Bottom line: The FBI and many security firms advise victims not to pay ransoms as it encourages attacks and there is no guarantee that they will be provided with a decryption key. The truth of the matter, however, is that paying up is usually the quickest route to returning to business as usual.

A hacking group has managed to infiltrate hundreds of dental practice offices in the US this week and load their systems with ransomware.

As Krebs on Security highlights, PerCSoft is a Wisconsin-based cloud management provider for The Digital Dental Record which operates an online data backup service called DDS Safe. The service archives dental records, charts, insurance information and more for hundreds of dental offices across the country.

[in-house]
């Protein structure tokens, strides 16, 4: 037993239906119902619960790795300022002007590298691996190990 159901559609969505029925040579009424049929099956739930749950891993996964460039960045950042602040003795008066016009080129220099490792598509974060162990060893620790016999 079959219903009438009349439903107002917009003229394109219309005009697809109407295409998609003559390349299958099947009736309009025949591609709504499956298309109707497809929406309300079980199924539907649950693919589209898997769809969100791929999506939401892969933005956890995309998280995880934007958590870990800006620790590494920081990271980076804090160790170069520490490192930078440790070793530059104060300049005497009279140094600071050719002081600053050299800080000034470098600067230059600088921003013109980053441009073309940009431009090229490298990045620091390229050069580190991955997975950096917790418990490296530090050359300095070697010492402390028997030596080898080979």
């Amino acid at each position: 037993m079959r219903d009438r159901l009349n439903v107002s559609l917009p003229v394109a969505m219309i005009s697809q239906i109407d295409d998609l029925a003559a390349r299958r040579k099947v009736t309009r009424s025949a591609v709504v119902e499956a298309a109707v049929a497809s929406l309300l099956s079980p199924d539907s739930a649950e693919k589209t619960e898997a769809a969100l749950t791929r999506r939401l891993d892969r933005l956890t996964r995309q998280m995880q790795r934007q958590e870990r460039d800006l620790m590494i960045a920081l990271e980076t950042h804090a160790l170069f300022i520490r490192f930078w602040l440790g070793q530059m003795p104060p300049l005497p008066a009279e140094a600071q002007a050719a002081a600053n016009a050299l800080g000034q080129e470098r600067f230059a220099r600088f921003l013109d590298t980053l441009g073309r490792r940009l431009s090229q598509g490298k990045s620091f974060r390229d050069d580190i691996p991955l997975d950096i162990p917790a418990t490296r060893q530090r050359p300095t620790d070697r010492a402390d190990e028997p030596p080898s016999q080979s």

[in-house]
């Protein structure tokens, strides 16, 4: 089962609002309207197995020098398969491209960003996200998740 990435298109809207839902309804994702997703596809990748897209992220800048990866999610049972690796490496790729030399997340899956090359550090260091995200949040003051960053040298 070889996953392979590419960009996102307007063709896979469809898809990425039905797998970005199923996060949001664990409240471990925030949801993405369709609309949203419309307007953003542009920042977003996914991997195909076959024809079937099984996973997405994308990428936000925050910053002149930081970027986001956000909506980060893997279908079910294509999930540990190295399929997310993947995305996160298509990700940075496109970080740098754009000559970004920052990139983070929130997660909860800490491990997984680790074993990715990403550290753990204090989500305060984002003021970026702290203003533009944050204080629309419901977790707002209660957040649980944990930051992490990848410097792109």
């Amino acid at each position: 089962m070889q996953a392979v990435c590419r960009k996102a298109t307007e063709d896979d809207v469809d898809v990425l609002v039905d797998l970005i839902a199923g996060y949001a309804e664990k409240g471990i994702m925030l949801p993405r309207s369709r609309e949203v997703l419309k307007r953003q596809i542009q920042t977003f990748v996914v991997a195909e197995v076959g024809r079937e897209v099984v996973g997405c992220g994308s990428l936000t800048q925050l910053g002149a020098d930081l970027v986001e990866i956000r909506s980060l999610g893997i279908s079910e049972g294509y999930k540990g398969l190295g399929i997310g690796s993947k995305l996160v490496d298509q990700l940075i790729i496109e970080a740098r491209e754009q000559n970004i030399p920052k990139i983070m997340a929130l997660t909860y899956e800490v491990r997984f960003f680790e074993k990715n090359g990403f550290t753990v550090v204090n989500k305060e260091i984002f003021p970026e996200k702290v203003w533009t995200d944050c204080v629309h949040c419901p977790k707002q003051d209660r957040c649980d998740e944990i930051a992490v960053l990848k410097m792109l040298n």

Hackers were able to target PerCSoft and lock down files for approximately 400 dental practices nationwide using the Evil (Sodinokibi) ransomware. Multiple sources are reporting that PerCSoft paid the ransom and was supplied with a decryption key which it is actively distributing to affected dental offices to help them recover their files.

Krebs said it is unclear if PerCSoft paid the ransom directly or if the funds were supplied by an insurance provider.

It is in the hackers' best interest to supply decryption keys to paying victims. If they developed a reputation of not supplying keys, people would simply quit paying ransoms and there would be no financial incentive for the hackers to continue.

According to ProPublica, it is often much cheaper to file an insurance claim and pay the deductible than it is to cough up the full cost of a ransom demand. Unfortunately, this encourages hackers to specifically target companies that they know have cyber insurance and the cycle continues.

Masthead credit: dentist office by Sebastian Duda